FOXBOROUGH ó†For Michael Hoomanawanui, the Patriots tight end who re-signed on a 2-year deal in mid-March, the goal is to improve upon last season. But the hope is to do much more.
Relegated to a blocking tight end and fullback role, Hoomanawanui has caught only 17 passes in two seasons for the Patriots. Last year, he caught 12 passes for 136 yards and a sole touchdown, a glowing grab against the Miami Dolphins.
He has, up until this point, been reserved about his desires to do more, toeing the company line in some respect. (The Patriots are known to say, "I'll do whatever the coaches ask me to do," regularly.) But now, he's come right out and said it, that he would welcome an opportunity to contribute more in the passing game.
"Yeah, definitely. Who doesnít want to be that guy," Hoomanawanui said. "I spent a lot of time this offseason looking at the ó quote, unquote ó best tight ends in the league and hopefully we can learn from that, myself and all the other guys.
"Anything that you can put in that toolbox," he said. "I realize my role in the passing game hasnít been what Jimmy Graham and Rob Gronkowski have done, itís definitely something Iím working on and hopefully can be a part of this season."
That means he'll have to work on his routes, reading defenses, and much more, according to the fifth-year veteran.
But what's more, now that he's going into his third season with the Patriots and his fourth in a Josh McDaniels offense (including a year with the St. Louis Rams), he's embraced becoming a leader.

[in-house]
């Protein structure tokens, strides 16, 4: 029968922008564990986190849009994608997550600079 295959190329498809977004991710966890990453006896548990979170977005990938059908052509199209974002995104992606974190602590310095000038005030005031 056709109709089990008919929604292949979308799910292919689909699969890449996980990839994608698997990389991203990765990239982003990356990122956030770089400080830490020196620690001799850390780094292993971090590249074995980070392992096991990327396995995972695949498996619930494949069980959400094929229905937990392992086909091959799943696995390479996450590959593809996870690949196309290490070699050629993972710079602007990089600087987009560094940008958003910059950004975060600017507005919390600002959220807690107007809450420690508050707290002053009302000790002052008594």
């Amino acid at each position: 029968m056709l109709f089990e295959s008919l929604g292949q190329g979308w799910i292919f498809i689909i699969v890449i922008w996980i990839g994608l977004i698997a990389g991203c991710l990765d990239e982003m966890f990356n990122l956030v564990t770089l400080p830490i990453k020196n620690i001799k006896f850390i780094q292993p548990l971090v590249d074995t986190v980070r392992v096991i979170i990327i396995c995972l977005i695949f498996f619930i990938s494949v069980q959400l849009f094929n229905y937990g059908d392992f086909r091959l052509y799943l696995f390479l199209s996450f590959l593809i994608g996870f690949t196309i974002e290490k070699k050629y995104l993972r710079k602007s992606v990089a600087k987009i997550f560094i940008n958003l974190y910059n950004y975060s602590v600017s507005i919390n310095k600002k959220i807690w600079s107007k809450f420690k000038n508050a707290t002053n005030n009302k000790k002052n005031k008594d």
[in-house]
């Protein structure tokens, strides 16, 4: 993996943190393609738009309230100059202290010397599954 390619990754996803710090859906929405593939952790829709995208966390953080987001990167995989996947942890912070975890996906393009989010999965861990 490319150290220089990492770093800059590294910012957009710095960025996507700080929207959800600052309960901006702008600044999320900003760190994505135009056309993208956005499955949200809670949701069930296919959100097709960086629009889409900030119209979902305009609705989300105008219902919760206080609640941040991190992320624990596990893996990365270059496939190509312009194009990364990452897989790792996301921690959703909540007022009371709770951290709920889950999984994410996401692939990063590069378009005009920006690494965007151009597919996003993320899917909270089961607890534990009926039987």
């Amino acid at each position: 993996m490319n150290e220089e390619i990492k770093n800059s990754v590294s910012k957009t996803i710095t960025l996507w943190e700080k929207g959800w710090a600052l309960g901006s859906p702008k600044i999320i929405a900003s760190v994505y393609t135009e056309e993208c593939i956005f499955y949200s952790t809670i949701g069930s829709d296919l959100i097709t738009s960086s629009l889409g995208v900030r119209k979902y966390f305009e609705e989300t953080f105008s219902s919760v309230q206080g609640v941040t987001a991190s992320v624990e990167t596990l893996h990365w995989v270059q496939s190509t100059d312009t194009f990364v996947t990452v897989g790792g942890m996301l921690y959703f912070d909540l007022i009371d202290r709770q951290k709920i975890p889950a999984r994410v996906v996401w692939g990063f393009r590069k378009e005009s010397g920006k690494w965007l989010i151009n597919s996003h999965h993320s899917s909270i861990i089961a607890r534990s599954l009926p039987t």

"Itís not necessarily something that they sit down and say 'do this,' or 'do more of that.' Itís something you just kind of grow into going into your fifth year or ó quote, unquote ó being a veteran guy around," Hoomanwanui said.
That newfound leadership, as a 25-year-old elder in the locker room who will be getting married in July, comes with a bit of humor at the dumbfounded faces at Gillette Stadium this week for voluntary workouts.
"Itís kind of funny to look back and remember where you were when you were a rookie, the struggles that they go through, just the long days, the long meeting times," he said. "People donít realize that itís a lot of meeting time. Youíre only on the field for a couple of hours, per se, but the day is long. So you gotta do something with it."
Of course, Hoomanawanui is the benefit of good veteran leadership in New England himself. And that helps define how he'll lead the way for those now looking up to him.
"Thereís so many veterans, guys that have played multiple, multiple years [here]," Hoomanawanui said. "Just learning from them each and every day. Seeing their work ethics, seeing the time they put in, definitely helped me to grow and like I said kind of take on that leadership role and show the other guys how itís done. Itís not easy to play in this league, let alone here, especially in our offense. Itís not the easiest thing but once you get it, you can be very valuable to this team and this offense. So trying to get that to these new guys and show Ďem the way."
Most importantly, Hoomanawanui said, "when you go home, itís on you."